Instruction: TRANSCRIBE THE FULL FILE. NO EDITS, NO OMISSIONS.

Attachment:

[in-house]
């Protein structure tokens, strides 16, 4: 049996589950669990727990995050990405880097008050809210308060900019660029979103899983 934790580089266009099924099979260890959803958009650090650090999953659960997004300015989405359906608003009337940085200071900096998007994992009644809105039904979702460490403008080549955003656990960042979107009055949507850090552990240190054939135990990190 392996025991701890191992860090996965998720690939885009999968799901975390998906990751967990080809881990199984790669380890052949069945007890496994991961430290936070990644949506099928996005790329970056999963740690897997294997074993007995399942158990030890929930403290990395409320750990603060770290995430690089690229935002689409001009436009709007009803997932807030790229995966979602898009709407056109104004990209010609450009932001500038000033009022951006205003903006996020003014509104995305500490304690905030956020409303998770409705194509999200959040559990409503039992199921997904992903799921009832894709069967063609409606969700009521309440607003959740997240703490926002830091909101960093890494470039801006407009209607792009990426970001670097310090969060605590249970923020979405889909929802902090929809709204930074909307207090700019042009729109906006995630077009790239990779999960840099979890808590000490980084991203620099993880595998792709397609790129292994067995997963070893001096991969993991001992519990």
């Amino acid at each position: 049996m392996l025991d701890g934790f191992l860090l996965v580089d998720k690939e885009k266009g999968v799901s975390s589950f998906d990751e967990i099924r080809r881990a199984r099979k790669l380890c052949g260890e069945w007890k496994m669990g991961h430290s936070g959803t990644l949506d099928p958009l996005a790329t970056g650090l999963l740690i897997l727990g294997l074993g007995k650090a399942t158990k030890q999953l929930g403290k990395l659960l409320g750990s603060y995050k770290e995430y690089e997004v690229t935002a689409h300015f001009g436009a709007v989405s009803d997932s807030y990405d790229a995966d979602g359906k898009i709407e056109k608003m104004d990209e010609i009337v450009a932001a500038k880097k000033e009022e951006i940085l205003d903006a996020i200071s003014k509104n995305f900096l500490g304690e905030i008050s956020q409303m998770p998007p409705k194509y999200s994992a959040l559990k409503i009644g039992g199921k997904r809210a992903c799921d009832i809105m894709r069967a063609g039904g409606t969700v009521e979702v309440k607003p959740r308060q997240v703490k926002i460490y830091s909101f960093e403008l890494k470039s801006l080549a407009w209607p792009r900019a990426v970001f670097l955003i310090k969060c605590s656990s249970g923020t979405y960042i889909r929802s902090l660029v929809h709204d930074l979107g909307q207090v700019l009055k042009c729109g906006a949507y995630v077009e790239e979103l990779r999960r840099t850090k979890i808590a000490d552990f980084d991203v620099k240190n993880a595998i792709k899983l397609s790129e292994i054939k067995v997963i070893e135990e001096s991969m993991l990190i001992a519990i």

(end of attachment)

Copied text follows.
[in-house]
């Protein structure tokens, strides 16, 4: 049996589950669990727990995050990405880097008050809210308060900019660029979103899983 934790580089266009099924099979260890959803958009650090650090999953659960997004300015989405359906608003009337940085200071900096998007994992009644809105039904979702460490403008080549955003656990960042979107009055949507850090552990240190054939135990990190 392996025991701890191992860090996965998720690939885009999968799901975390998906990751967990080809881990199984790669380890052949069945007890496994991961430290936070990644949506099928996005790329970056999963740690897997294997074993007995399942158990030890929930403290990395409320750990603060770290995430690089690229935002689409001009436009709007009803997932807030790229995966979602898009709407056109104004990209010609450009932001500038000033009022951006205003903006996020003014509104995305500490304690905030956020409303998770409705194509999200959040559990409503039992199921997904992903799921009832894709069967063609409606969700009521309440607003959740997240703490926002830091909101960093890494470039801006407009209607792009990426970001670097310090969060605590249970923020979405889909929802902090929809709204930074909307207090700019042009729109906006995630077009790239990779999960840099979890808590000490980084991203620099993880595998792709397609790129292994067995997963070893001096991969993991001992519990």
């Amino acid at each position: 049996m392996l025991d701890g934790f191992l860090l996965v580089d998720k690939e885009k266009g999968v799901s975390s589950f998906d990751e967990i099924r080809r881990a199984r099979k790669l380890c052949g260890e069945w007890k496994m669990g991961h430290s936070g959803t990644l949506d099928p958009l996005a790329t970056g650090l999963l740690i897997l727990g294997l074993g007995k650090a399942t158990k030890q999953l929930g403290k990395l659960l409320g750990s603060y995050k770290e995430y690089e997004v690229t935002a689409h300015f001009g436009a709007v989405s009803d997932s807030y990405d790229a995966d979602g359906k898009i709407e056109k608003m104004d990209e010609i009337v450009a932001a500038k880097k000033e009022e951006i940085l205003d903006a996020i200071s003014k509104n995305f900096l500490g304690e905030i008050s956020q409303m998770p998007p409705k194509y999200s994992a959040l559990k409503i009644g039992g199921k997904r809210a992903c799921d009832i809105m894709r069967a063609g039904g409606t969700v009521e979702v309440k607003p959740r308060q997240v703490k926002i460490y830091s909101f960093e403008l890494k470039s801006l080549a407009w209607p792009r900019a990426v970001f670097l955003i310090k969060c605590s656990s249970g923020t979405y960042i889909r929802s902090l660029v929809h709204d930074l979107g909307q207090v700019l009055k042009c729109g906006a949507y995630v077009e790239e979103l990779r999960r840099t850090k979890i808590a000490d552990f980084d991203v620099k240190n993880a595998i792709k899983l397609s790129e292994i054939k067995v997963i070893e135990e001096s991969m993991l990190i001992a519990i």